One of the oldest and most popular articles on my site is I want to be a game developer… now what? It offers a collection of advice for new game developers. I keep intending to update it but frankly, not enough changed. The following was recently posted on GameDev.net:
This article was written 2 years ago, and is very informative about each game development language, but 2 years sounds like too much for how events quickly change now, XNA is partially dead, more books released, etc..
Is there a newer article of that kind of information? and is C++ still a bad choice (with the introduction of SFML 2.1 and SDL 2)?
Which got me to thinking about what all has changed since I wrote that guide. The following was my answer. Of course, I have no idea how many thousands of things I forgot to mention. All told, the world hasn’t changed all that much, languages don’t really move all that fast.
Truth is, I keep meaning to update it, then look at the state of the game development world and there hasn’t really been enough changes. I will be doing a v2 eventually, but in summary, here is what’s changed since the article was written:
SFML 2/2.1 released. Frankly it’s not all that different.
SDL 2 was released. Again, not massive changes.
Hands down the biggest change to C++ ( and over the last two years ) was the release of C++11. This completely changes the C++ book recommendations. C++ changes a lot about the language, especially how it should be taught. Some books did a horrid job updating to the new standard ( just bolting on the new features ), while others did a better (less lazy) job. I will probably do a post specifically about C++11 books at some point in the future.
XNA was put out to pasture by Microsoft. Fortunately, Monogame also got a lot better. XNA is still an option, just not as good of one as it used to be.
Unity 3D is now free.
Mono for iOS and Android 100$ cheaper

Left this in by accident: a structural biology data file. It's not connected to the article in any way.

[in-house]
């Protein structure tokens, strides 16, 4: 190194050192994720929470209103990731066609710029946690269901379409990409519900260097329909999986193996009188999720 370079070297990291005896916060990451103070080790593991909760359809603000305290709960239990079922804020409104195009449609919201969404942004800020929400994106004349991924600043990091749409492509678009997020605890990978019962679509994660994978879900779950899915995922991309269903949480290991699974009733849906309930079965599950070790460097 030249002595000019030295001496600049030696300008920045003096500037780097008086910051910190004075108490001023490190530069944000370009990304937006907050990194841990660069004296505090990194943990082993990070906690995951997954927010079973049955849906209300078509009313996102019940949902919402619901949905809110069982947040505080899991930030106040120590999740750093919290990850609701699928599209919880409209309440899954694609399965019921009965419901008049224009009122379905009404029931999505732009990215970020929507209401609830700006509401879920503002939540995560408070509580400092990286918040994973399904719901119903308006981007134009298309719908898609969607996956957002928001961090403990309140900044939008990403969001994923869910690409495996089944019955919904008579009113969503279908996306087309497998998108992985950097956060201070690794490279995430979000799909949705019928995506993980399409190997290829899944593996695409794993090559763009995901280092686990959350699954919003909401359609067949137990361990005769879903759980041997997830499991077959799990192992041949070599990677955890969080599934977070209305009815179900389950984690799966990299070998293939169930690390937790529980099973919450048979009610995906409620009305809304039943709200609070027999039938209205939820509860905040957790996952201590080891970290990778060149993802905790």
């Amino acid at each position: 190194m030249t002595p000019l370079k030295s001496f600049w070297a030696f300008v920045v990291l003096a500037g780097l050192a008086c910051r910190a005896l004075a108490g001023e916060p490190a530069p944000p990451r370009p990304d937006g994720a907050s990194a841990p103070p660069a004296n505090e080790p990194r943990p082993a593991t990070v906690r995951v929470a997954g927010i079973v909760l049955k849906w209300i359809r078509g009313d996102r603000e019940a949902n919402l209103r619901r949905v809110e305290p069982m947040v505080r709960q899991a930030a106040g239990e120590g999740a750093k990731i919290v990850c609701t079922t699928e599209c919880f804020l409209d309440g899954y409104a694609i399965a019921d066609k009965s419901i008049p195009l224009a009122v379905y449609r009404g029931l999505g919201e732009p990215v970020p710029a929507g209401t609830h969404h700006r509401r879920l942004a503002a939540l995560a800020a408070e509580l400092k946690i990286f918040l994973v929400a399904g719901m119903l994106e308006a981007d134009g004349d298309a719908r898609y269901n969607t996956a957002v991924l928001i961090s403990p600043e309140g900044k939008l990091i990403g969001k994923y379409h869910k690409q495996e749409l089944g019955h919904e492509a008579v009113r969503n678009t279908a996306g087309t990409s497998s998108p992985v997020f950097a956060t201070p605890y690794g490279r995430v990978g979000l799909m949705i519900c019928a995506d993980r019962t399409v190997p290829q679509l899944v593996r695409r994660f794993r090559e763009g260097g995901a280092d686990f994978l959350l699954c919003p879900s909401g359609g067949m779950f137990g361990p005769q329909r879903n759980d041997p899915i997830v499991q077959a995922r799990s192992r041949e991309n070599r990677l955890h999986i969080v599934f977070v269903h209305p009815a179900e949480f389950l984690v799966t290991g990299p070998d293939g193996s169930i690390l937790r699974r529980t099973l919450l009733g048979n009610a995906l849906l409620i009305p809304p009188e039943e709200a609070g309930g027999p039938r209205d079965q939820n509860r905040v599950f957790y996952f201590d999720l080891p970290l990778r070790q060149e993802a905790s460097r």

C# 5 released. Outside of parallel programming functionality (async), not much changed. Nowhere near the change of C++ for example.
Slick2D is dead or abandoned.
Java took a few hits in terms of deployment due to security concerns ( Apple yanked it for example ).
LibGDX is probably the strongest option in Java now.
Don’t believe there were any major language updates ( 1.7 then and now ), just service releases.
Otherwise there would be a few things I would mention that weren’t as relevant 2 years ago.
In the mobile space, Lua just simply put got big. Lua is also the scripting engine of choice for CryEngine, Gameplay and Project Anarchy. Lua is a very very very good starting point for people looking to just start out. Corona is now available free and at the same time, is more expensive…
HTML5 got a little bit more viable ( but still limited ) Flash suffered some major blows ( but still viable ). There are now a number of solutions that make appifying HTML5 applications possible, such as CocoonJS. Tons of libraries exist for HTML5 game development..
Previously niche/limited game maker software ( GameMaker, Construct2 ), as well as cross platform tools like Haxe (tutorial series) or LoomScript ( my look ) have made cross platform game development a hell of a lot easier.
The 3D engine space saw a bit more activity. As mentioned earlier, RIM released GamePlay3D. On top of that Torque was released for free, CryEngine leaked it’s developer information in a hack attempt… ( thanks for that btw… ) and Project Anarchy (my look) was announced and released. Project Anarchy is a bundle of Havok’s game developer technology released completely free for mobile development. On the 3D game engine space the story is Unity Unity and Unity. Frankly Unity had a good year, made partnerships with pretty much every single platform available and is available in a free version for pretty much every platform now.
Grand total, not all that much happened, not really enough to full write a v2 version, hands down the biggest changes in the last two years:
Unity took over the world.
I miss anything?
Anything else I missed in the last two years of game development?